Later, as most things do, the affair became the inspiration for a Simpsons episode.

Turns out it was an elaborate advertisement for sweet corn.

#3. The AVM Runestone

The Kensington Runestone has been one of the biggest and most hotly debated archaeological finds in U.S. history. Discovered by a Swedish farmer named Olof Ohman in 1898 in Minnesota, the runestone is written in an ancient Viking language and suggests that medieval Swedish settlers lived in Minnesota centuries before Columbus made his voyage.

We know what you're thinking. This article is about archaeological hoaxes, and this is a story about a guy who happened to be Swedish "finding" an ancient Swedish artifact just lying around. Bullshit, right?

Minnesota was a hell of a long way to travel just to carve "VIkiNGs WaZ HeRE" into the landscape.

Actually, no. Despite the coincidences, Ohman was not responsible for the runestone, and its authenticity continues to be debated.

Instead, we're focusing on the second runestone that turned up over a hundred years later in the same area. In 2001, a professional stone carver named Janey Westin found what came to be called the AVM stone, another rock covered in Viking runes that everyone figured was proof of the Kensington stone's authenticity.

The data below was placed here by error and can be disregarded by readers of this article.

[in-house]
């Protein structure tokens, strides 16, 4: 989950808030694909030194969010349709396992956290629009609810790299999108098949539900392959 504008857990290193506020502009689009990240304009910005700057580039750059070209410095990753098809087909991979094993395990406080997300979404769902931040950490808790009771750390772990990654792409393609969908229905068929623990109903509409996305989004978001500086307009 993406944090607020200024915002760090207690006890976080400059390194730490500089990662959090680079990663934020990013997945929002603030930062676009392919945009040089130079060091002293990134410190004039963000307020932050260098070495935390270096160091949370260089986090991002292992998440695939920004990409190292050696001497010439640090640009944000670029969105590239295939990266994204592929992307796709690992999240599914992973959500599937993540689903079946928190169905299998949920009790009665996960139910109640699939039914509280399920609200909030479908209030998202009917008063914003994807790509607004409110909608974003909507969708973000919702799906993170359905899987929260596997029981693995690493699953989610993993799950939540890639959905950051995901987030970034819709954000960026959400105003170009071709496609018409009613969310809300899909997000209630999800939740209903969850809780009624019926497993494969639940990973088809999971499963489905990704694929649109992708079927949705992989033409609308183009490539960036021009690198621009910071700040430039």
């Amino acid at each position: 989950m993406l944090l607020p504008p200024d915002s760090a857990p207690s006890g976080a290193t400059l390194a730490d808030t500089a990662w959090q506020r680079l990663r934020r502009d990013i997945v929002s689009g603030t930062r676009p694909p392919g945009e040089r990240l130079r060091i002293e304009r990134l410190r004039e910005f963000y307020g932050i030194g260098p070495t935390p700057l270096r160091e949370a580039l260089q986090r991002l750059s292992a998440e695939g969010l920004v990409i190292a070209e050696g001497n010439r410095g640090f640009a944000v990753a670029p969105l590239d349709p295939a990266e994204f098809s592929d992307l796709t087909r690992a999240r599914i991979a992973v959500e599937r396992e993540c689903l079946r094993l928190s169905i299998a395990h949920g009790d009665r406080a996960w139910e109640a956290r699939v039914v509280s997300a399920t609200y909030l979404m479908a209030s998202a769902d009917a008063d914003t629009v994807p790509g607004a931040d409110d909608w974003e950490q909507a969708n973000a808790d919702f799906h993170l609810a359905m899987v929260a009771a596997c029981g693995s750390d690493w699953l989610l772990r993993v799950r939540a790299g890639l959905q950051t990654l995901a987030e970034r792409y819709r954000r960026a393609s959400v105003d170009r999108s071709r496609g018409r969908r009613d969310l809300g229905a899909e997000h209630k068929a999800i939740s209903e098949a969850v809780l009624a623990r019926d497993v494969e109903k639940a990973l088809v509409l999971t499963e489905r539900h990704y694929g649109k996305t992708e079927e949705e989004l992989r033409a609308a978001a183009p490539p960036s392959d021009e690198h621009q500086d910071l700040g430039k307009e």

We still know what you're thinking. A professional stone carver just happened to stumble upon an amazing artifact that happened to be a carved stone. Bullshit?

Chicken scratch?

Haha, no. Amazingly, Westin is also legit.

But Wait ...

Oh, but the runestones are still bullshit.

In the case of the AVM stone, what really happened was far more embarrassing. A museum run by runestone experts was fooled by the cunning skills of a few spring breakers.

And to think we wasted our time forging IDs.

Like all college students, Germanic philology majors Kari Ellen Gade and Jana Schulman were looking for a good time during their time off; unlike all college students, they thought carving Norse invocations on a big-ass rock made for a crazy night. Drunk on knowledge, they invited their friends to get "totally hammered," broke out the chiseling supplies and headed to a field to reenact Girls Gone Wild: Archaeological Hoax Edition.

Swedish National Heritage Board
Check out those boulders!

When they owned up to their hilarious pranking years later, Gade and Schulman said they'd been conducting a little experiment to prove how gullible those Kensington folks were, and it totally worked.

As for the original Kensington stone? Scholars are starting to think that's probably also fake.